Go with the flow

This month's rain may have filled the streams; navigating Sataf's streams, getting wet is unavoidable.

almond tree 88 (photo credit: )
almond tree 88
(photo credit: )
The Sataf nature reserve, overlooking the ravine of Nahal Sorek, stars in this hike in the Jerusalem Hills, a short distance from the city. The walk also includes a lesser-known trail on the other side of the stream-bed, ending in Moshav Even Sapir. On the way, sites and scenery combine to tell a story of the hills: ancient agricultural cultivation. This three- to four-hour hike presents a bit of a challenge, but it is suitable for those with experience in nature walks.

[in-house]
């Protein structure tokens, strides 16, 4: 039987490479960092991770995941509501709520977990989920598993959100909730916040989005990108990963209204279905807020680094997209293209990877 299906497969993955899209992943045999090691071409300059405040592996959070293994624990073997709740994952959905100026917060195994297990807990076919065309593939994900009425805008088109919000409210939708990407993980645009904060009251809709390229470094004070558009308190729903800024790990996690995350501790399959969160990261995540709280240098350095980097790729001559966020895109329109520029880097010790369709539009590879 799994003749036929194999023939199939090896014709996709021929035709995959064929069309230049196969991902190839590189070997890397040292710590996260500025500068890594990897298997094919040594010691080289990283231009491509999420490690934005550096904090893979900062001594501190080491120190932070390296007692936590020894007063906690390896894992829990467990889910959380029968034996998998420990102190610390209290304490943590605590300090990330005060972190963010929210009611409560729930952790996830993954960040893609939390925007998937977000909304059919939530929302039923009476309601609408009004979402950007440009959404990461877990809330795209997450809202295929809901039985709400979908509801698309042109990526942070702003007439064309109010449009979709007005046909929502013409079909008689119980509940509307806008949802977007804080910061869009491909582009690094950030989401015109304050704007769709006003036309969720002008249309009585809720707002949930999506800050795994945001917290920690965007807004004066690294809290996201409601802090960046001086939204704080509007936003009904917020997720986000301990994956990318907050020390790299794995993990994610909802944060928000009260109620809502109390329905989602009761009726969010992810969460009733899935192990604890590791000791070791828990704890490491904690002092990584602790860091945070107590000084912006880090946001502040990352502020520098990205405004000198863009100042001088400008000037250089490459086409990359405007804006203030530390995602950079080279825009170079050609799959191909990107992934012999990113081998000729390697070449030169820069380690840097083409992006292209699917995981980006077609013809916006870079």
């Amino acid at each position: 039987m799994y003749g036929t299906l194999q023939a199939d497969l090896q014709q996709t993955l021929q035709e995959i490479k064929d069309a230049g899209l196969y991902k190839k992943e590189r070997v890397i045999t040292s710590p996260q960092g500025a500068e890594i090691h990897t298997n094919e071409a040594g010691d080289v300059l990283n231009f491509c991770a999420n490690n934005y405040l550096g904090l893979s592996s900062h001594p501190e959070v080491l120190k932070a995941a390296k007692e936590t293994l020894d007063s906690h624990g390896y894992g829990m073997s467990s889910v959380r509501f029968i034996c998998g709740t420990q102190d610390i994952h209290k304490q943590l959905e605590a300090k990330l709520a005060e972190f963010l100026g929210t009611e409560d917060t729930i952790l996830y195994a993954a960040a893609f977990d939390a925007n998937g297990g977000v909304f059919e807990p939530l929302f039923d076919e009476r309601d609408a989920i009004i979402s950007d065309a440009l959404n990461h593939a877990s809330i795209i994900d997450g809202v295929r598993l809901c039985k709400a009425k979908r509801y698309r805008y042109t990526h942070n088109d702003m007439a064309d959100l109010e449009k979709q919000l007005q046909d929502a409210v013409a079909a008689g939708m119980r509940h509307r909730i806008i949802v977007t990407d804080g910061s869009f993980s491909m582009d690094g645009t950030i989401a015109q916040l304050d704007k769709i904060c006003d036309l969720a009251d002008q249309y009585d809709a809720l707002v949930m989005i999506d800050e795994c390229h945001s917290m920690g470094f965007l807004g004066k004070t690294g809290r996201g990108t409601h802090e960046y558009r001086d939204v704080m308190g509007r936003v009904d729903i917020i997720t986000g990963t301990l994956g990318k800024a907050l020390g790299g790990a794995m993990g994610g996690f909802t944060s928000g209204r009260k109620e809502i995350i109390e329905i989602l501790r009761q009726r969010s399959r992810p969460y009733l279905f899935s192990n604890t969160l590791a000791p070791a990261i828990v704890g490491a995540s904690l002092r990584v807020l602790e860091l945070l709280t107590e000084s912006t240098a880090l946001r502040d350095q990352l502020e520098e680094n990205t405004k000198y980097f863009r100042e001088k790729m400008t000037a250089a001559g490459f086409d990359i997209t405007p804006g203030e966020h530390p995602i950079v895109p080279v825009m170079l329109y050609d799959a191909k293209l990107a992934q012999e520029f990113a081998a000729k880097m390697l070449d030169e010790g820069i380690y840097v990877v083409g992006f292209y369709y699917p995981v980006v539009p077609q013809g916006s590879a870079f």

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At Sataf, the Jewish National Fund has developed a large hillside project with various trails and points of interest. This hike centers on one trail: the green. But since it overlaps with a section of the Israel Trail, two markings show the trail: the green, of course, and the national orange, blue and white. Flyers and information are available at the Sataf visitors' center. All trails begin 20 meters from the center - go down a few steps and in two minutes you will come to a T-junction. Our green trail is to the left. (The blue to the right is another Sataf walk, circular.) Descent is the name of the game, as our direction is Nahal Sorek, the most prominent of the streams flowing west from the Jerusalem Hills toward the sea. At another juncture you will bid the red trail good-bye and stick to the green. Look left to the deep ravine; on the opposite side is Even Sapir and the monastery of St. John of the Desert (to which we'll refer later). Ahead to your side are the remains of the Arab village of Sataf, abandoned in 1948. A Jewish settlement named Bikura was briefly here after the War of Independence, after which it served as a training ground for paratrooper Unit 101. When the JNF undertook the project years later, it cleaned up and secured these remains to ensure safety. You will reach the heart of the Sataf reserve, where the marking briefly becomes yellow. Follow signs to the left to Bikura Spring, below the ruins. Even if you don't, you can't get lost here because of the layout: the remains, along with Sataf Spring, are higher; Bikura Spring is lower. It is actually a good idea to cover both. Afterward, the green trail clearly resumes with steps descending to Nahal Sorek. Bikura Spring is an outstanding example of a key component in the Judean Hills' cultivation for thousands of years: an intricate irrigation system drawing on layered springs, a geological phenomenon. Water naturally seeps through porous rock layers such as limestone and dolomite, only to get stuck on an opaque, non-permeating layer of clay. The water seeks an outlet, and so a spring is born. Our ancestors realized that output can be substantially enhanced by carving out an underground cave at this point to ease the flow. From the cave a tunnel is dug in the rock, and the water flows into a large plastered pool outside, which acts like a reservoir. Now irrigation can be controlled and directed through a network of channels to cultivated plots all around. With flashlights (a must) and an adventurous spirit you can see this system at Bikura Spring. The tunnel isn't hard to negotiate. Continue and look left at the large terraced patches being worked today. You will come to a junction and to the right is a worthwhile detour, a little higher to the other layered spring, Sataf Spring. To the left the green trail resumes and becomes a bit harder on the knees. A series of steps (less than 10 minutes) leads down to the stream-bed and the nearby Sorek parking lot, off road No. 386. This, incidentally, can also serve as a termination point. Due to the unusual rainfall in early April this year, there may actually be water in the stream! Don't be afraid to get your boots and socks wet. It's a temporary discomfort that is preferable to losing your balance in acrobatics. Now turn left on a tarred side-road, a continuation of both the marked green and national Israel trails. You are walking by the stream-bed, no longer part of the Sataf (you can see the huge Hadassah complex and Har Ora with antennas, highest point in Jerusalem). After about 15 minutes, you come to a widened section of the road with clearly marked trail signs directing you to the right. For two minutes it's a wide tarred path, but it quickly turns into a narrow, intriguing trail amid tall pine trees and rich Mediterranean vegetation. You continue up the green trail along a small stream called Nahal Youssuf. A word of caution again: you may have to get your feet wet! On the way you go through a round underpass beneath road No. 386 (Ein Kerem-Bar-Giora). You soon come to a tall stone wall that looks like a dam. But this construction, said to date back to Byzantine times, was designed to prevent the erosion of fertile soil rather than block water. By this device, the farmers in antiquity sought to enlarge the cultivated surface of the valley at this point. When you circumvent the wall a fine view of terraced hills is revealed, a landscape that has always joined man-made endeavors with the hilly topography to produce a variety of fruits and vegetables. Nowadays the chicken coops of Even Sapir are located above the terraces. The trail ends at Handak Spring, also an ancient layered spring - actually two in a single complex. The area isn't as clean as in the well-tended Sataf. From the spring, trail marks take you up to the road leading to the moshav, to the right. Option: Those interested may continue to the Franciscan monastery of St. John (the Baptist) of the Desert, by Even Sapir. Perhaps the Scripture, referring to John, meant a desert of mountains. Clinging to the mountainside, this church with a grotto and a small, renovated chapel has its roots in the Byzantine era. The peaceful site affords a view of the Sataf. It is a good 15-minute walk from the end the trail, or a short drive. Keep to the lowest road. How to get there: Sataf is a one-minute drive from Har Eitan junction traffic circle, roads 395 and 396. The Sorek parking and picnic area is off Road 386 (orange sign Hebrew and English, "Sataf"). To get to Even Sapir - go down past the Hadassah traffic circle. After a one-minute drive, a sign points left to side road "Even Sapir." After three minutes, enter the moshav gate and proceed right on the main road to the other end (signs Almora restaurant). The road goes down to the right and then turns sharply to the left. Park there. The end of the Green trail is a couple of minutes' walk from this turn on a poorly maintained section.